Caring For Cracked Heels
Cause of cracked heels?
Cracked heels, a common foot condition most of us experience, is also known as heel fissures. It’s more prevalent in women than in men and for some people, cracked heels can be very painful, especially when the fissures run deep into the skin. When the skin over heels is excessively dry, it tends to crack. On top of that, cracked heels are the result of increased pressure splitting the skin over the cushioned fat beneath the skin. Heel fissures are more prevalent for those in countries that experience winter, along with cold and dry conditions. Add decreased humidity in rooms due to heaters and fireplaces, these conditions further exacerbate the skin.
Treating Cracked Heels:
Use a pumice stone
Formed by melding lava and water, pumice stone is a natural product used to buff away rough patches and dry skin on heels. It’s easily found at local wellness stores. While it’s highly satisfying to witness all the dead and dry skin flake away, the trick is not to overdo it. When you use this tool frequently, it sends signals to the body to create more dry skin because the protective layer is gone. This results in dry skin build-up, which you wouldn’t want. It’s okay to occasionally use pumice stone, as long as you hydrate your heels after. If your heel fissures are quite thick and you’re apprehensive about using a tool, have it removed by a podiatrist instead. It’s highly inadvisable to take matters (and sharp tools) into your own hands to remove the skin. You could end up giving yourself an infection and injury.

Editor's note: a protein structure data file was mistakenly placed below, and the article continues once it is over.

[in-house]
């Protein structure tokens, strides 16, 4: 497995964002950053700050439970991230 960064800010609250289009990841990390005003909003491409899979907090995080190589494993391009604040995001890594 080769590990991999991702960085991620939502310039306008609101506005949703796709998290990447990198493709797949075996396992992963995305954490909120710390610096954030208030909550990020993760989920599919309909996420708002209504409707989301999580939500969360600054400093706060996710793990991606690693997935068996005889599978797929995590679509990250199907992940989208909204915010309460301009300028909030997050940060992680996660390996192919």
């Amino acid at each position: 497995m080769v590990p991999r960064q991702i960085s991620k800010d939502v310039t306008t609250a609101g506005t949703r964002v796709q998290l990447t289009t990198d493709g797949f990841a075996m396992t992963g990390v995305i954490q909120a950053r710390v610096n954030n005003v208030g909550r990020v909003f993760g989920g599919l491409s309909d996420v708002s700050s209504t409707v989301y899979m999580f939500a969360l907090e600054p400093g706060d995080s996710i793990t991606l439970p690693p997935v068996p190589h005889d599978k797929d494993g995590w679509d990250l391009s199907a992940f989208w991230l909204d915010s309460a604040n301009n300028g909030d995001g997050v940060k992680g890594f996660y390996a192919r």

Coconut oil for cracked heels
Coconut oil is excellent for cracked heels, due to its natural moisturising properties such as high concentration of vitamin E. Coconut oil also boasts a natural component called lauric acid, which has both antibacterial and anti-fungal properties. For the best results, we recommend applying coconut oil after your bath, or after soaking your foot. Bath water will provide moisture, while coconut oil will help to retain the moisture in.
Causes of cracked heels may vary from person to person. Sometimes, it could be caused by certain deficiencies, such as that of vitamins B, C E and minerals iron and zinc. A supplement may be helpful if you suspect this to be the issue, for example, if you already have anaemia.
Choosing the right footwear
Make sure your shoes fit properly and avoid wearing slip-on shoes to help lessen the likelihood of developing damaged skin around your heels. Too-loose shoes can result in calloused skin from continual rubbing of the shoe against the skin, while too-tight shoes can quickly create blisters and horns. So, it’s important to find yourself the right pair of shoes for your feet. Given our tropical weather, wearing flip-flops and open-back sandals are a given. Should you choose to wear them, be sure to moisturise your heels regularly so they suffer less.
Moisturise your feet daily
Moisturising your feet frequently is as important as the rest of the body, especially when cracked heels is a concern. Although applying thick layers of cream with socks overnight won’t hasten the healing process, it will keep the cream in place for absorption. You can use a pea-sized amount daily and it would do the trick. Moisturising your feet can also double as your self-care session.